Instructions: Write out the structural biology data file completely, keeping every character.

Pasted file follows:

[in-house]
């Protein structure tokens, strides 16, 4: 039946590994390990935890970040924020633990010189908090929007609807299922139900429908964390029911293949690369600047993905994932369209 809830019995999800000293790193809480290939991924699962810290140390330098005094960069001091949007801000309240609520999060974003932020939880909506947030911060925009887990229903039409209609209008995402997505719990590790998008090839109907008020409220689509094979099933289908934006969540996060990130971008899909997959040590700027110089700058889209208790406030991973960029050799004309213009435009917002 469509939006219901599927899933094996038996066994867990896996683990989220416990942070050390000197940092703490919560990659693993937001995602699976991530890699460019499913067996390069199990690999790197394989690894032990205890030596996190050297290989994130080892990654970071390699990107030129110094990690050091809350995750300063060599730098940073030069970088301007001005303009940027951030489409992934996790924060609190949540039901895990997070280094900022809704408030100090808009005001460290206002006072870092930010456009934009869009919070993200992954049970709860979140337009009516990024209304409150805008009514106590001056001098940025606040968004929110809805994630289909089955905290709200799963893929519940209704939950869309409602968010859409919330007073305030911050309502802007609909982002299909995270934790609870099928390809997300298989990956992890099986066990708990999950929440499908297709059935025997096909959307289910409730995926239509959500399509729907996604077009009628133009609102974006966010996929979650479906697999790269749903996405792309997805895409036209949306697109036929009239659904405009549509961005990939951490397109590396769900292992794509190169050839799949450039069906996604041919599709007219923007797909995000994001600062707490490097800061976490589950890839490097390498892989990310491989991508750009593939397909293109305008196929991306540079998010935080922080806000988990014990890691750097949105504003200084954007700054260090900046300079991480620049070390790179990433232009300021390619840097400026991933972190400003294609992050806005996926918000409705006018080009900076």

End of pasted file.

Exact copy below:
[in-house]
């Protein structure tokens, strides 16, 4: 039946590994390990935890970040924020633990010189908090929007609807299922139900429908964390029911293949690369600047993905994932369209 809830019995999800000293790193809480290939991924699962810290140390330098005094960069001091949007801000309240609520999060974003932020939880909506947030911060925009887990229903039409209609209008995402997505719990590790998008090839109907008020409220689509094979099933289908934006969540996060990130971008899909997959040590700027110089700058889209208790406030991973960029050799004309213009435009917002 469509939006219901599927899933094996038996066994867990896996683990989220416990942070050390000197940092703490919560990659693993937001995602699976991530890699460019499913067996390069199990690999790197394989690894032990205890030596996190050297290989994130080892990654970071390699990107030129110094990690050091809350995750300063060599730098940073030069970088301007001005303009940027951030489409992934996790924060609190949540039901895990997070280094900022809704408030100090808009005001460290206002006072870092930010456009934009869009919070993200992954049970709860979140337009009516990024209304409150805008009514106590001056001098940025606040968004929110809805994630289909089955905290709200799963893929519940209704939950869309409602968010859409919330007073305030911050309502802007609909982002299909995270934790609870099928390809997300298989990956992890099986066990708990999950929440499908297709059935025997096909959307289910409730995926239509959500399509729907996604077009009628133009609102974006966010996929979650479906697999790269749903996405792309997805895409036209949306697109036929009239659904405009549509961005990939951490397109590396769900292992794509190169050839799949450039069906996604041919599709007219923007797909995000994001600062707490490097800061976490589950890839490097390498892989990310491989991508750009593939397909293109305008196929991306540079998010935080922080806000988990014990890691750097949105504003200084954007700054260090900046300079991480620049070390790179990433232009300021390619840097400026991933972190400003294609992050806005996926918000409705006018080009900076």